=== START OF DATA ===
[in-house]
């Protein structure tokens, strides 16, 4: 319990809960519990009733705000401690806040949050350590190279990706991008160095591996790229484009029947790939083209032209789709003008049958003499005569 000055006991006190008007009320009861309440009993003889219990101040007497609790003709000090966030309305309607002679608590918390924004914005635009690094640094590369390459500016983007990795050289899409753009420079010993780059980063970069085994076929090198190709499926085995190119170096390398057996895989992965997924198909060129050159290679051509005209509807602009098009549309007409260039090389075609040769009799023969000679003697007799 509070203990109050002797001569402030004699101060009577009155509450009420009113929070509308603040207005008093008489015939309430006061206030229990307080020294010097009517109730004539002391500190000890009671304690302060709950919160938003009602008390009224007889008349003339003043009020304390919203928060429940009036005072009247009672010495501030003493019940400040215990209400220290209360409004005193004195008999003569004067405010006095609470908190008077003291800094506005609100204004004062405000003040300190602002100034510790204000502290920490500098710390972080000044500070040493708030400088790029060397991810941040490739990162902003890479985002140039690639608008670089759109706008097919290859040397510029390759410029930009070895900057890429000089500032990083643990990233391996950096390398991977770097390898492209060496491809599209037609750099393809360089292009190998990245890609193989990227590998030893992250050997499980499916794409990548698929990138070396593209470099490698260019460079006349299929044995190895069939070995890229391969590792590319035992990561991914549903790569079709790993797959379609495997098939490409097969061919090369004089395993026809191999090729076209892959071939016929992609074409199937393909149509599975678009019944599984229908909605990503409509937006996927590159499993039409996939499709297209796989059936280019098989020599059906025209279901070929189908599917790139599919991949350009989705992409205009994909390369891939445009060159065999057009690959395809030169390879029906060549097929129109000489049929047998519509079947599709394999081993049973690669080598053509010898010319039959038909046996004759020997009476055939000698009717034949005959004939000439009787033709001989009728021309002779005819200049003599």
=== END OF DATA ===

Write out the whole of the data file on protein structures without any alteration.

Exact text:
[in-house]
């Protein structure tokens, strides 16, 4: 319990809960519990009733705000401690806040949050350590190279990706991008160095591996790229484009029947790939083209032209789709003008049958003499005569 000055006991006190008007009320009861309440009993003889219990101040007497609790003709000090966030309305309607002679608590918390924004914005635009690094640094590369390459500016983007990795050289899409753009420079010993780059980063970069085994076929090198190709499926085995190119170096390398057996895989992965997924198909060129050159290679051509005209509807602009098009549309007409260039090389075609040769009799023969000679003697007799 509070203990109050002797001569402030004699101060009577009155509450009420009113929070509308603040207005008093008489015939309430006061206030229990307080020294010097009517109730004539002391500190000890009671304690302060709950919160938003009602008390009224007889008349003339003043009020304390919203928060429940009036005072009247009672010495501030003493019940400040215990209400220290209360409004005193004195008999003569004067405010006095609470908190008077003291800094506005609100204004004062405000003040300190602002100034510790204000502290920490500098710390972080000044500070040493708030400088790029060397991810941040490739990162902003890479985002140039690639608008670089759109706008097919290859040397510029390759410029930009070895900057890429000089500032990083643990990233391996950096390398991977770097390898492209060496491809599209037609750099393809360089292009190998990245890609193989990227590998030893992250050997499980499916794409990548698929990138070396593209470099490698260019460079006349299929044995190895069939070995890229391969590792590319035992990561991914549903790569079709790993797959379609495997098939490409097969061919090369004089395993026809191999090729076209892959071939016929992609074409199937393909149509599975678009019944599984229908909605990503409509937006996927590159499993039409996939499709297209796989059936280019098989020599059906025209279901070929189908599917790139599919991949350009989705992409205009994909390369891939445009060159065999057009690959395809030169390879029906060549097929129109000489049929047998519509079947599709394999081993049973690669080598053509010898010319039959038909046996004759020997009476055939000698009717034949005959004939000439009787033709001989009728021309002779005819200049003599």